Top 10 Year-End 2019 Tax Tips to Do BEFORE It’s Too Late
Happy Holidays! Yes, time has flown by once again, and while many are thinking of the holiday season, we are approaching the END OF THE YEAR, which means it is also your last chance to discuss taxes. But IF you do these things, it’s like giving yourself a 2019 BIG Christmas gift!
Learn these top 10 year-end tax tips to Maximize your tax refund or Minimize the taxes you owe.
December 31, 2019, is the last day to take action that will impact your 2019 tax return.
We have broken down the top 10 things to know to do before shouting, “Happy New Year!”
So let’s get started!
- CHARITABLE CONTRIBUTIONS: Did you know that if you itemize your deduction, those philanthropic contributions are deductible in the year made? So, for example, if you charge your credit card and make a donation before the end of 2019, it’ll count for the 2019 tax year, even if the bill isn’t paid till 2020.
- RETIREMENT PLANS: Are you over the age of 70 ½ years old and required to take distributions from your individual retirement account? There is a “special rule,” which allows you to wait until April 1, 2020, to receive them!
- REFUNDS: As an average, the IRS issues refunds in 21 days or less. It may take longer, and the vast majority of taxpayers are getting their return faster by filing electronically and using direct deposit.
- PREPAY TUITION: Those with children starting college or graduate school, or even taking 1 class, can prepay their tuition before January 1, 2020, and use the credits to reduce their 2019 taxes. For example, if the child is in college, you may be eligible for the American Opportunity Tax Credit, which offers a maximum annual credit of $2,500 per qualified student. Note: a tax credit can be more valuable than a deduction since it lowers your taxable income dollar for dollar.
- SPECIAL NEEDS: Do you know someone who has a child with special needs? More than 9 million children are estimated to have special needs – that is comparable to 20% of households with children under 18. If so, open an ABLE account. Families with special needs can contribute up to $15,000 a year to an ABLE account. Many states allow you to deduct your contributions to such savings programs.
- MAKE 401(K) AND HSA (HEALTH SAVINGS ACCOUNT) CONTRIBUTIONS: People can make tax-deductible contributions to traditional IRAs up to April 15 of next year. However, the door closes on December 31, 2019, for 401(k) and Health Savings Account contributions. MAX OUT ON RETIREMENT –Increasing 401(k) contributions to the $19,000 maximum allowed by year’s end can help reduce taxable income. Also, remember to contribute the $6,000 maximum (for those under age 50) to individual retirement accounts—and ensure that nonworking spouses do the same.
- HOLD OFF ON MUTUAL FUND PURCHASES: Talk to your CPA and your broker before purchasing investments at this late date. If held in a taxable account, you may want to hold up on buying mutual funds. You could get hit with a tax bill of year-end dividends even if you just purchased shares. (consult with your broker)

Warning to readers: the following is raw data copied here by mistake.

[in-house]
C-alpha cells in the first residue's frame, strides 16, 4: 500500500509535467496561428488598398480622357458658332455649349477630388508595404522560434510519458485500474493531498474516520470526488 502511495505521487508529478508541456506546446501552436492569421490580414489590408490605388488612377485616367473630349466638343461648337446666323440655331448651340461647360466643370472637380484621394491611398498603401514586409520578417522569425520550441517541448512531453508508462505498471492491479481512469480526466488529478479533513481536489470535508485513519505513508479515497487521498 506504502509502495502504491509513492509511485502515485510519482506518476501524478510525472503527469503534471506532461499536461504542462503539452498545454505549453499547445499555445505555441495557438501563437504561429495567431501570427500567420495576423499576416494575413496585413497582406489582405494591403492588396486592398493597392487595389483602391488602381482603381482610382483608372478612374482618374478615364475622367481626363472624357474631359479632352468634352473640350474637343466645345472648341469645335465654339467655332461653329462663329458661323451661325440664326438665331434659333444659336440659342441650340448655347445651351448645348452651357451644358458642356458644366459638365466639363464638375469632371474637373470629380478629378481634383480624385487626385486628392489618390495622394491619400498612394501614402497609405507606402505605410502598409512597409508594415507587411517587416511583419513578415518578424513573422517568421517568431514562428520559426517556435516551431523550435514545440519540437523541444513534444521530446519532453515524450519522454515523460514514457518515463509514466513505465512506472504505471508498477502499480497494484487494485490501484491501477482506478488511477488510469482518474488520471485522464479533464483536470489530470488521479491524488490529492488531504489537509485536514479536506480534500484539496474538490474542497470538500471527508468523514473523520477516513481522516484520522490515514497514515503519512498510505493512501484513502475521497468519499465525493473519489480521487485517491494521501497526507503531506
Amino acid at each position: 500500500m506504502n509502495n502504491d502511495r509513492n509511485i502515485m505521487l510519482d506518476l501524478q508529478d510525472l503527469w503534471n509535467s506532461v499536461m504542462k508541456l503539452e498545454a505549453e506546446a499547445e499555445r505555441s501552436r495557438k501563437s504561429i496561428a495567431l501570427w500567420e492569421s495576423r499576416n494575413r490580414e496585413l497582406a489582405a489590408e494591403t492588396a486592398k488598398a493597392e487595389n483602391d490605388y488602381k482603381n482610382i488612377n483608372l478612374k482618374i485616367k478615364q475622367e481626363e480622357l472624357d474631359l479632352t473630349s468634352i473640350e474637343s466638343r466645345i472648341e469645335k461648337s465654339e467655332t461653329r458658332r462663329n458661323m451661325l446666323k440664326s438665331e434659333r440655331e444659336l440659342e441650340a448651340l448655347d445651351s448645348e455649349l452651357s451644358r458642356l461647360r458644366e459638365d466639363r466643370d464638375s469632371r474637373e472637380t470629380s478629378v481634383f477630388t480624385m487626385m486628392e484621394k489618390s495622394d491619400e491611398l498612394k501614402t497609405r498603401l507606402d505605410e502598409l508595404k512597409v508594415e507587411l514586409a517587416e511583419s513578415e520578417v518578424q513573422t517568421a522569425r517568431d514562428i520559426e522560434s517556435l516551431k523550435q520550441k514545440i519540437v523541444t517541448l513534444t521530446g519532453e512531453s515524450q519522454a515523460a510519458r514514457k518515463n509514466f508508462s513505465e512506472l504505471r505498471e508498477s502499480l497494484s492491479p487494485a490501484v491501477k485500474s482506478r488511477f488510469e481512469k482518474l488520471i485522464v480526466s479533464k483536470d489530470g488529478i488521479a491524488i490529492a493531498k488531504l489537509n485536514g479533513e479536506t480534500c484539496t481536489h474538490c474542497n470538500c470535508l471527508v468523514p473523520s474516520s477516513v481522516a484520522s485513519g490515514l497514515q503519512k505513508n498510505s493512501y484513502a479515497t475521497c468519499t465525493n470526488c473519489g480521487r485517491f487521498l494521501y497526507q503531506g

- HARVEST YOUR CAPITAL LOSSES: If your stocks have lost money, you can sell them and deduct up to $3,000 on your federal taxes. Take note of the “wash-sale” rule. – talk to your CPA this week.
- INVEST IN QUALIFIED OPPORTUNITY FUNDS: The Tax Cuts and Jobs Act of 2017 created these funds to spur economic development and job creation in distressed communities. Holding your money in a Qualified Opportunity Fund for seven years can expect to eliminate 15% of the capital gains tax and then the real benefit is the end of the fund. Talk to your CPA before investing, but if you have a gain on other investments you need to talk to your CPA this week.
- USE YOUR FLEXIBLE SPENDING ACCOUNT BALANCE: Workers who have flexible spending accounts need to use their balances soon. The FSA accounts have “use it or lose it” provisions. The money will revert to your employer if not spent.
AND A FEW CHRISTMAS TIDBITS!
- Update your Address: If you moved during 2019, you should tell the US Postal Service, employers, and the IRS. Mail IRS form 8822, change of address.
- For name changes due to marriage or divorce, notify the social security administration so the new names will match IRS and SSA records.
- ITIN expiring? Renew your ITIN to avoid refund delays! Find out if your ITIN is expiring: go to irs.gov/ITIN. Your Trust always has to have your accurate marital status, so make sure it is correct if you got married or divorced this year.
- IRS Has its APP! Download their free mobile app and check your refund status, pay taxes, and more! (IRS2Go)
DO YOU OWN A BUSINESS?
If you do, consider the following:
- Accelerate expenses: May want to consider a.) repair work, b.) Purchase of supplies and equipment in the current 2019 year to lower your tax bill.
- Reduce Possible Penalties: Increase your employer’s withholding of state and federal taxes.
- Pay Last Quarter taxes: Don’t wait till Jan 15th, 2020. Pay your last-quarter taxes before December 31, 2019.
Getting excited about the new year? The IRS has a unique page for steps to take now for the 2020 tax filing season!
Here at Hess-Verdon & Associates PLC, we wish you Merry Christmas and Happy Holidays. Contact us about how we can help you with your estate planning, and please like and share this critical tax savings topic with your loved ones. They’ll be glad you did! Feel free to contact us 949-706-7300 or email us at firstname.lastname@example.org
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DISCLAIMER: Hess-Verdon & Associates and its affiliates do not provide tax, legal or accounting advice. This material has been prepared for informational purposes only, and is not intended to provide, and should not be relied on for, tax, legal or accounting advice. You should consult your own tax, legal and accounting advisors before engaging in any transaction.